Protestant Nonconformity in Groby

Groby United Reformed Church

Groby United Reformed Church

The first licence for a nonconformist meeting in the village was issued in 1780, for the house of Henry Lovett.[1] Further licences were issued in June 1799 for Thomas Thompson’s house and in 1801 for the house of Elizabeth Collier.[2] No denomination is recorded against any of these licences, and whether this was a single group that met in several places, or more than one group, is not known.

Groby’s first nonconformist chapel was built in 1825,[3] at a cost of £120,[4] on land given by framesmith Thomas Sutton to the ‘Free Methodists of Groby’.[5] He may have been related to Job Sutton, who signed the application for the meeting house licence in 1801.[6]

The meeting house return of 1829 describes the congregation as Wesleyan Methodist, and numbering about 70.[8]

In 1851 the chapel was described as Wesleyan Methodist, and contained 52 free and 50 other sittings. Numbers attending seem to have been in decline, with between fifteen and twenty people attending on most Sunday afternoons, and around twice that number in the evening, and the Sunday school which is mentioned in 1828 apparently no longer met.[9]

It is not clear what happened to that congregation, for the following year the chapel was purchased by the Independents for £60. It was rebuilt in 1858, to seat 180 people.[10] Pictures show that it was a plain red brick building, with no windows on the ground floor.[12]

The plans may have been optimistic, as when the Anglican vicar completed the 1875 visitation questionnaire he reported that not more than 20 families from the village attended, and that their children attended the Anglican Sunday School.[11]In 1880, services were held each Sunday afternoon and evening, and there was also a service on Tuesday evenings.[13]

This church appears to have been associated with both the Congregational church in Oxford Street, Leicester and that at Anstey.[14]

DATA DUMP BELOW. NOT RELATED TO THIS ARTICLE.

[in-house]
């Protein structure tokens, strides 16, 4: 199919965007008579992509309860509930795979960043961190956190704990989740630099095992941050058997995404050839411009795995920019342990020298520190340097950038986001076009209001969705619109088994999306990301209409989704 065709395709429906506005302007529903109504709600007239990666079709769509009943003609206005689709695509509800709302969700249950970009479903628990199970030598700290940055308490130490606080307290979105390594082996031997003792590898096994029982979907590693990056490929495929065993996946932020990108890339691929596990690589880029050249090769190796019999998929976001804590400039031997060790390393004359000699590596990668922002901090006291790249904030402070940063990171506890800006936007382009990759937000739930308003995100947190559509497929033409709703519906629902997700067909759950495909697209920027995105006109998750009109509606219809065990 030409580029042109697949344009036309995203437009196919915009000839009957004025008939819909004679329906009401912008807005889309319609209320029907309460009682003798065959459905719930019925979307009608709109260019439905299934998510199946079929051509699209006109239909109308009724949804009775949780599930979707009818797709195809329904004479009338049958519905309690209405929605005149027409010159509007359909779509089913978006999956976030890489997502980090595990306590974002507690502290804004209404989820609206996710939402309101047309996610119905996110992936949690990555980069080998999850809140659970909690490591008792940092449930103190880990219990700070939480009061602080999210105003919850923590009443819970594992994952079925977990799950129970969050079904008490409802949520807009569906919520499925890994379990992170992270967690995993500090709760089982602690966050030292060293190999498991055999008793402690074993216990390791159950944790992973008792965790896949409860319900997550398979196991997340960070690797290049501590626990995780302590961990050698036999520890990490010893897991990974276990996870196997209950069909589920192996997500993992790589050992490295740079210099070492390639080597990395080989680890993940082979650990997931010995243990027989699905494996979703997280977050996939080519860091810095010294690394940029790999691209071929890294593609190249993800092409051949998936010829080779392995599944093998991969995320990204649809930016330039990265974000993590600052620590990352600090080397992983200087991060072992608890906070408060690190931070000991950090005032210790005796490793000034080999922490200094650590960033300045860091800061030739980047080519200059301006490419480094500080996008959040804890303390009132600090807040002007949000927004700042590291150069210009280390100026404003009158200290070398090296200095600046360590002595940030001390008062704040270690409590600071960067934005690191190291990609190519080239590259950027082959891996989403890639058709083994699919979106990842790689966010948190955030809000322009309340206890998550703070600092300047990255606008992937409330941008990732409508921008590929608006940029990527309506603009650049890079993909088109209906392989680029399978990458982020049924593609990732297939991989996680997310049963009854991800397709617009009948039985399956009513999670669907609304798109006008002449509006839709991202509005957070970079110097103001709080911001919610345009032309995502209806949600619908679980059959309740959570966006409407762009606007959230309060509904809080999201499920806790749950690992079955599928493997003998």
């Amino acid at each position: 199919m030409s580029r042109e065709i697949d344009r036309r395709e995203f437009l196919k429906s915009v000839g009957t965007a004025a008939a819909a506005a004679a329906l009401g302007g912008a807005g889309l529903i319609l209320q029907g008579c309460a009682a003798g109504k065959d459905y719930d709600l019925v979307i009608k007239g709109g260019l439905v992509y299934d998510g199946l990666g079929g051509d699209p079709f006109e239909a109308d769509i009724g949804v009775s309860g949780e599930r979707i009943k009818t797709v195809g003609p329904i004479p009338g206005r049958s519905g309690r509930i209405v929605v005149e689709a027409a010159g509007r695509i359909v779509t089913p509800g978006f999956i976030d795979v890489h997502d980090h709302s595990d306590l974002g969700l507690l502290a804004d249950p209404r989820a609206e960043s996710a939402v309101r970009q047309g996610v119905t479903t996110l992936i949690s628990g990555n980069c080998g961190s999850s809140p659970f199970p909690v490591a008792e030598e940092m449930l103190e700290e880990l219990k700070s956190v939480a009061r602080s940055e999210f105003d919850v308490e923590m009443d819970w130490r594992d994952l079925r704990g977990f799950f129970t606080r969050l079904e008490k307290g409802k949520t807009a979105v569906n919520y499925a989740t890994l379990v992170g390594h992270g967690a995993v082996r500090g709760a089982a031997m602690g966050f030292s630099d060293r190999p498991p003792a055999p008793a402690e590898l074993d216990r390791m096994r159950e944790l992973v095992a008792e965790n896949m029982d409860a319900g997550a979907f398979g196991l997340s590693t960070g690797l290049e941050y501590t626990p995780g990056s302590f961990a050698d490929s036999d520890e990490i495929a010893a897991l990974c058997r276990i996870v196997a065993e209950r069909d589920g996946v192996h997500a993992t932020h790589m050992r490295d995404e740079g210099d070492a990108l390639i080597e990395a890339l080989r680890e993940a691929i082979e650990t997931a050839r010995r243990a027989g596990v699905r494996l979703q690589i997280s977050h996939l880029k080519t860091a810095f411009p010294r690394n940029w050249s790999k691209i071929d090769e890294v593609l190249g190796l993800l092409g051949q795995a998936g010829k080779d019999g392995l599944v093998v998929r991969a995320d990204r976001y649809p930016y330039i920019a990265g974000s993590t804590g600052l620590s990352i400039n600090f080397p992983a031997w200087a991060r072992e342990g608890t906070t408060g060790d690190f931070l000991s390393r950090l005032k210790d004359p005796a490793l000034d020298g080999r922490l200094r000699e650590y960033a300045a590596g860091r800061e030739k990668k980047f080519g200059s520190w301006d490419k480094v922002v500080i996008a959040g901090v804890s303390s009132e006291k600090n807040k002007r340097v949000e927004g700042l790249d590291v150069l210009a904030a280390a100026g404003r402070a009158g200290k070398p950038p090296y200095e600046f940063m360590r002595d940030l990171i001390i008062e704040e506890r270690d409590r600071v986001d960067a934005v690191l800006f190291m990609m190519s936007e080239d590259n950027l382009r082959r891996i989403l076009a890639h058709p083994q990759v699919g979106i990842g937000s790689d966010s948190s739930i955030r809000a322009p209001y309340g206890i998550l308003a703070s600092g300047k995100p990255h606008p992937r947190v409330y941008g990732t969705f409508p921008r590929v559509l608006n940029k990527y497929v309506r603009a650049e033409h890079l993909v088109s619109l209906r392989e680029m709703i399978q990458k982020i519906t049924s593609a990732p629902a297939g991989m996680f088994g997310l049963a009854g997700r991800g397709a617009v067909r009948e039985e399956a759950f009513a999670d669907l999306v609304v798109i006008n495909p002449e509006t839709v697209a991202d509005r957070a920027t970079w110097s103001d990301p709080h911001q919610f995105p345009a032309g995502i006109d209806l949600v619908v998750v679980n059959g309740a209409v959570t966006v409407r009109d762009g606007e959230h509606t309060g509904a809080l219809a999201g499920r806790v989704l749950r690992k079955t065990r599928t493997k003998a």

In March 1881 the Charity Commissioners agreed a scheme vesting the legal estate in new trustees for a Free Methodist chapel.[15] In 1893 it was still described as a Free Methodist Chapel in charity returns, although most directories record its denomination as Congregational.[16] A tablet which is now on the outside of the new chapel bears the words: ‘Congregational Chapel’.

The building was demolished in 1981 and a new chapel built.[17] It is now a United Reformed Church.

Groby village website has further information about this chapel and its history. See http://www.groby.org.uk/history/church-reformed.html

 

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[1] ROLLR, QS 44/1/2

[2] ROLLR, QS 44/1/2, QS 44/2/128; QS 44/2/144.

[3] TNA, HO 129/413/45

[4]W. White, History, Gazetteer & Directory of Leicestershire & Rutland (1863), p. 706

[6] ROLLR, QS 44/2/144

[7]Leicestershire and Rutland Congregational Union: The Story of our Churches, 1662-1962 (no place, no date, assume 1962), p. 8

[8] ROLLR, QS 95/2/1/159.

[9] TNA, HO 129/413/45; Leicester Chronicle, 5 Dec. 1828, p. 3.

[10]W. White, History, Gazetteer & Directory of Leicestershire & Rutland (1863), p. 706; Kelly’sDirectory of Leicestershire & Rutland (1912), p. 89; plaque in current church states ‘Congregational’.

[11] Northants RO Box X 921

[13]Wright’s Directory of Leicestershire and Rutland (1880), p. 272

[14]Leicestershire and Rutland Congregational Union: The Story of our Churches, 1662-1962 (no place, no date, assume 1962), pp. 8-9

[15] BPP 1884 (12) Charity Commissioners’ schemes, p. 17

[16] 1893-4 Digest of Endowed Charities BPP 1893-4 (135), p. 20; Kelly’s Directory of Leicestershire & Rutland, 1895, p. 79; Kelly’s Directory of Leicestershire & Rutland (1908), p. 89; Kelly’s Directory of Leicestershire & Rutland (1916), pp. 88



[1] ROLLR, QS 44/1/2

[2] ROLLR, QS 44/1/2, QS 44/2/128; QS 44/2/144.

[3] TNA, HO 129/413/45

[4]W. White, History, Gazetteer & Directory of Leicestershire & Rutland (1863), p. 706

[6] ROLLR, QS 44/2/144

[7]Leicestershire and Rutland Congregational Union: The Story of our Churches, 1662-1962 (no place, no date, assume 1962), p. 8

[8] ROLLR, QS 95/2/1/159.

[9] TNA, HO 129/413/45; Leicester Chronicle, 5 Dec. 1828, p. 3.

[10]W. White, History, Gazetteer & Directory of Leicestershire & Rutland (1863), p. 706; Kelly’sDirectory of Leicestershire & Rutland (1912), p. 89; plaque in current church states ‘Congregational’.

[11] Northants RO Box X 921

[13]Wright’s Directory of Leicestershire and Rutland (1880), p. 272

[14]Leicestershire and Rutland Congregational Union: The Story of our Churches, 1662-1962 (no place, no date, assume 1962), pp. 8-9

[15] BPP 1884 (12) Charity Commissioners’ schemes, p. 17

[16] 1893-4 Digest of Endowed Charities BPP 1893-4 (135), p. 20; Kelly’s Directory of Leicestershire & Rutland, 1895, p. 79; Kelly’s Directory of Leicestershire & Rutland (1908), p. 89; Kelly’s Directory of Leicestershire & Rutland (1916), pp. 88